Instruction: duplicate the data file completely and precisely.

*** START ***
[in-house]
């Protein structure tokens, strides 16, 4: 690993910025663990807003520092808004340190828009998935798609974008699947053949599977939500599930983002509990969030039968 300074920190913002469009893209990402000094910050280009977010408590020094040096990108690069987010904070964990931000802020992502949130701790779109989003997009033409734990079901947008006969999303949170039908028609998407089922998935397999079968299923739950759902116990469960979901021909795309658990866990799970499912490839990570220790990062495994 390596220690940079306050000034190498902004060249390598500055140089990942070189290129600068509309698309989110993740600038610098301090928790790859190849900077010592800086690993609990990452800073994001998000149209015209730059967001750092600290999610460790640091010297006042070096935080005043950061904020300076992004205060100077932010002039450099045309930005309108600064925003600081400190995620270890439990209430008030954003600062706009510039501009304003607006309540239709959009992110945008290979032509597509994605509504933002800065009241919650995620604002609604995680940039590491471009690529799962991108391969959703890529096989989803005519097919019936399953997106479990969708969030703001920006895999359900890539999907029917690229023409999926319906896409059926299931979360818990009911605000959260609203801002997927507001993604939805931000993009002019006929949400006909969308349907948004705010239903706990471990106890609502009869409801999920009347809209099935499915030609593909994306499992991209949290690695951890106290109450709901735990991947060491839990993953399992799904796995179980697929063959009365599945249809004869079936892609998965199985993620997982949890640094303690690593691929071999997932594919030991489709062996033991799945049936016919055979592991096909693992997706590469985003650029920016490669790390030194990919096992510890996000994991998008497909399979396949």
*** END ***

[in-house]
């Protein structure tokens, strides 16, 4: 690993910025663990807003520092808004340190828009998935798609974008699947053949599977939500599930983002509990969030039968 300074920190913002469009893209990402000094910050280009977010408590020094040096990108690069987010904070964990931000802020992502949130701790779109989003997009033409734990079901947008006969999303949170039908028609998407089922998935397999079968299923739950759902116990469960979901021909795309658990866990799970499912490839990570220790990062495994 390596220690940079306050000034190498902004060249390598500055140089990942070189290129600068509309698309989110993740600038610098301090928790790859190849900077010592800086690993609990990452800073994001998000149209015209730059967001750092600290999610460790640091010297006042070096935080005043950061904020300076992004205060100077932010002039450099045309930005309108600064925003600081400190995620270890439990209430008030954003600062706009510039501009304003607006309540239709959009992110945008290979032509597509994605509504933002800065009241919650995620604002609604995680940039590491471009690529799962991108391969959703890529096989989803005519097919019936399953997106479990969708969030703001920006895999359900890539999907029917690229023409999926319906896409059926299931979360818990009911605000959260609203801002997927507001993604939805931000993009002019006929949400006909969308349907948004705010239903706990471990106890609502009869409801999920009347809209099935499915030609593909994306499992991209949290690695951890106290109450709901735990991947060491839990993953399992799904796995179980697929063959009365599945249809004869079936892609998965199985993620997982949890640094303690690593691929071999997932594919030991489709062996033991799945049936016919055979592991096909693992997706590469985003650029920016490669790390030194990919096992510890996000994991998008497909399979396949």